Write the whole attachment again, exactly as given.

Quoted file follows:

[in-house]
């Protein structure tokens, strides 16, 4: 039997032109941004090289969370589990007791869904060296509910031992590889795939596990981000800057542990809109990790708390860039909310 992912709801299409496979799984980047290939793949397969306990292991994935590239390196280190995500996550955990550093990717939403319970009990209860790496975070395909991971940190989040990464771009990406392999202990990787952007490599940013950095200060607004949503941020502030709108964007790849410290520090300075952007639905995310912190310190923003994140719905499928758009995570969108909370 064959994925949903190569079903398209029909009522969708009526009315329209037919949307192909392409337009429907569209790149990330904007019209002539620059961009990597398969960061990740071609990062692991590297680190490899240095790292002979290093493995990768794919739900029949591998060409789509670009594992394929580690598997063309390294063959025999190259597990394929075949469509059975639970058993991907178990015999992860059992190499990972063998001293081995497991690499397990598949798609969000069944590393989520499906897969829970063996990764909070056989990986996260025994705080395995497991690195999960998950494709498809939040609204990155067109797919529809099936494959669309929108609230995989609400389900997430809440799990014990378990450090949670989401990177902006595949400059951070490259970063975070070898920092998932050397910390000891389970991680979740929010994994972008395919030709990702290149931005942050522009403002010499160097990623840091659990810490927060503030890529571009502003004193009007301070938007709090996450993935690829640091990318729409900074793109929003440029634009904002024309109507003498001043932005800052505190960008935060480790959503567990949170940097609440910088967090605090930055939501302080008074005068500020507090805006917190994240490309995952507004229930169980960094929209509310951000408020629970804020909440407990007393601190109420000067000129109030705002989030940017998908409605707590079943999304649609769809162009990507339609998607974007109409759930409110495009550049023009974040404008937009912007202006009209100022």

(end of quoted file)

[in-house]
């Protein structure tokens, strides 16, 4: 039997032109941004090289969370589990007791869904060296509910031992590889795939596990981000800057542990809109990790708390860039909310 992912709801299409496979799984980047290939793949397969306990292991994935590239390196280190995500996550955990550093990717939403319970009990209860790496975070395909991971940190989040990464771009990406392999202990990787952007490599940013950095200060607004949503941020502030709108964007790849410290520090300075952007639905995310912190310190923003994140719905499928758009995570969108909370 064959994925949903190569079903398209029909009522969708009526009315329209037919949307192909392409337009429907569209790149990330904007019209002539620059961009990597398969960061990740071609990062692991590297680190490899240095790292002979290093493995990768794919739900029949591998060409789509670009594992394929580690598997063309390294063959025999190259597990394929075949469509059975639970058993991907178990015999992860059992190499990972063998001293081995497991690499397990598949798609969000069944590393989520499906897969829970063996990764909070056989990986996260025994705080395995497991690195999960998950494709498809939040609204990155067109797919529809099936494959669309929108609230995989609400389900997430809440799990014990378990450090949670989401990177902006595949400059951070490259970063975070070898920092998932050397910390000891389970991680979740929010994994972008395919030709990702290149931005942050522009403002010499160097990623840091659990810490927060503030890529571009502003004193009007301070938007709090996450993935690829640091990318729409900074793109929003440029634009904002024309109507003498001043932005800052505190960008935060480790959503567990949170940097609440910088967090605090930055939501302080008074005068500020507090805006917190994240490309995952507004229930169980960094929209509310951000408020629970804020909440407990007393601190109420000067000129109030705002989030940017998908409605707590079943999304649609769809162009990507339609998607974007109409759930409110495009550049023009974040404008937009912007202006009209100022």